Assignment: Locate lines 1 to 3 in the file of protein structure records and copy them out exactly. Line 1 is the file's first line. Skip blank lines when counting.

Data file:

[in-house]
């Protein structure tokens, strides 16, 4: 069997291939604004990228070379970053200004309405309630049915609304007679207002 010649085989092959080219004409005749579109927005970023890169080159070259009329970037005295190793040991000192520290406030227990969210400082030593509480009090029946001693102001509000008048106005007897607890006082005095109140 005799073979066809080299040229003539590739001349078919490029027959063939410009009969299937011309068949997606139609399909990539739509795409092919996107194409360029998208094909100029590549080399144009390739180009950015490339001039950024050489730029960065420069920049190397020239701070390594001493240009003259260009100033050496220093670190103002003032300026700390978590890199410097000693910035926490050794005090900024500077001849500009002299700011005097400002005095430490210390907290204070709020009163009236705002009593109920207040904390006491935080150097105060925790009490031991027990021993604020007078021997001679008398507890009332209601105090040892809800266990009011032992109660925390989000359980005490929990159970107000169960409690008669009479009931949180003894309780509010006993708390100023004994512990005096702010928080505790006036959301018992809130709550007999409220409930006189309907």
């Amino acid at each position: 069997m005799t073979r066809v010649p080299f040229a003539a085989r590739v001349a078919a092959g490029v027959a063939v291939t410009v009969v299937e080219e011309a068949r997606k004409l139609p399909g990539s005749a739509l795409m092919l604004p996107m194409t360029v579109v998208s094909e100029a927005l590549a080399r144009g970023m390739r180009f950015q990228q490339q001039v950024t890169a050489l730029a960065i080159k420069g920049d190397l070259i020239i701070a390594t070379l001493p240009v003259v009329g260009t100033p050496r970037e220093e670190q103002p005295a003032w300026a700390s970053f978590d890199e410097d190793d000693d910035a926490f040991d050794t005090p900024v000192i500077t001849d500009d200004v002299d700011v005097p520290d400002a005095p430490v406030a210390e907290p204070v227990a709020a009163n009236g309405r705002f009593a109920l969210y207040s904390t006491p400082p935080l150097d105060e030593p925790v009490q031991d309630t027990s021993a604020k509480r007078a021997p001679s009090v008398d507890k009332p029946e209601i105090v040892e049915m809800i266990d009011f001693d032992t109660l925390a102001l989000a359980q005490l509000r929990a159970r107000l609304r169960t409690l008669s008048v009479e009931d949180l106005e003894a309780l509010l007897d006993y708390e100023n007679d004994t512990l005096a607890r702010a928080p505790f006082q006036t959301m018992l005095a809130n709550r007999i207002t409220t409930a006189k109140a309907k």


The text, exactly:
[in-house]
């Protein structure tokens, strides 16, 4: 069997291939604004990228070379970053200004309405309630049915609304007679207002 010649085989092959080219004409005749579109927005970023890169080159070259009329970037005295190793040991000192520290406030227990969210400082030593509480009090029946001693102001509000008048106005007897607890006082005095109140 005799073979066809080299040229003539590739001349078919490029027959063939410009009969299937011309068949997606139609399909990539739509795409092919996107194409360029998208094909100029590549080399144009390739180009950015490339001039950024050489730029960065420069920049190397020239701070390594001493240009003259260009100033050496220093670190103002003032300026700390978590890199410097000693910035926490050794005090900024500077001849500009002299700011005097400002005095430490210390907290204070709020009163009236705002009593109920207040904390006491935080150097105060925790009490031991027990021993604020007078021997001679008398507890009332209601105090040892809800266990009011032992109660925390989000359980005490929990159970107000169960409690008669009479009931949180003894309780509010006993708390100023004994512990005096702010928080505790006036959301018992809130709550007999409220409930006189309907």
């Amino acid at each position: 069997m005799t073979r066809v010649p080299f040229a003539a085989r590739v001349a078919a092959g490029v027959a063939v291939t410009v009969v299937e080219e011309a068949r997606k004409l139609p399909g990539s005749a739509l795409m092919l604004p996107m194409t360029v579109v998208s094909e100029a927005l590549a080399r144009g970023m390739r180009f950015q990228q490339q001039v950024t890169a050489l730029a960065i080159k420069g920049d190397l070259i020239i701070a390594t070379l001493p240009v003259v009329g260009t100033p050496r970037e220093e670190q103002p005295a003032w300026a700390s970053f978590d890199e410097d190793d000693d910035a926490f040991d050794t005090p900024v000192i500077t001849d500009d200004v002299d700011v005097p520290d400002a005095p430490v406030a210390e907290p204070v227990a709020a009163n009236g309405r705002f009593a109920l969210y207040s904390t006491p400082p935080l150097d105060e030593p925790v009490q031991d309630t027990s021993a604020k509480r007078a021997p001679s009090v008398d507890k009332p029946e209601i105090v040892e049915m809800i266990d009011f001693d032992t109660l925390a102001l989000a359980q005490l509000r929990a159970r107000l609304r169960t409690l008669s008048v009479e009931d949180l106005e003894a309780l509010l007897d006993y708390e100023n007679d004994t512990l005096a607890r702010a928080p505790f006082q006036t959301m018992l005095a809130n709550r007999i207002t409220t409930a006189k109140a309907k």